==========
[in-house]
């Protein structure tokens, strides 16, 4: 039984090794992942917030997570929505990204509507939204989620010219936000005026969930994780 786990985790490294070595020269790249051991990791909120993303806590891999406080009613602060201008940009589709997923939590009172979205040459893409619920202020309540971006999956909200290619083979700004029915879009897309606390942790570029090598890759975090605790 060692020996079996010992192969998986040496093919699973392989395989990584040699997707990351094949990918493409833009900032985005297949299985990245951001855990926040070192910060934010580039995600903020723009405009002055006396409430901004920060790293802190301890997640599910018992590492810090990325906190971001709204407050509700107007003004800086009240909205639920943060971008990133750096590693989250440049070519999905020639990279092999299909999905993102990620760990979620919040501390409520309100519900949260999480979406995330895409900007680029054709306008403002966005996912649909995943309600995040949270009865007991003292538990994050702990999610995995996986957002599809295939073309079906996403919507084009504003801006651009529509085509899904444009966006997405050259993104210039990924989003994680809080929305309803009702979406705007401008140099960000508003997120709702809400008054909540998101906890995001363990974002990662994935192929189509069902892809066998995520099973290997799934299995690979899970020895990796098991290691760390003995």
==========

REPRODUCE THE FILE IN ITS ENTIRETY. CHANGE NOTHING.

[in-house]
């Protein structure tokens, strides 16, 4: 039984090794992942917030997570929505990204509507939204989620010219936000005026969930994780 786990985790490294070595020269790249051991990791909120993303806590891999406080009613602060201008940009589709997923939590009172979205040459893409619920202020309540971006999956909200290619083979700004029915879009897309606390942790570029090598890759975090605790 060692020996079996010992192969998986040496093919699973392989395989990584040699997707990351094949990918493409833009900032985005297949299985990245951001855990926040070192910060934010580039995600903020723009405009002055006396409430901004920060790293802190301890997640599910018992590492810090990325906190971001709204407050509700107007003004800086009240909205639920943060971008990133750096590693989250440049070519999905020639990279092999299909999905993102990620760990979620919040501390409520309100519900949260999480979406995330895409900007680029054709306008403002966005996912649909995943309600995040949270009865007991003292538990994050702990999610995995996986957002599809295939073309079906996403919507084009504003801006651009529509085509899904444009966006997405050259993104210039990924989003994680809080929305309803009702979406705007401008140099960000508003997120709702809400008054909540998101906890995001363990974002990662994935192929189509069902892809066998995520099973290997799934299995690979899970020895990796098991290691760390003995």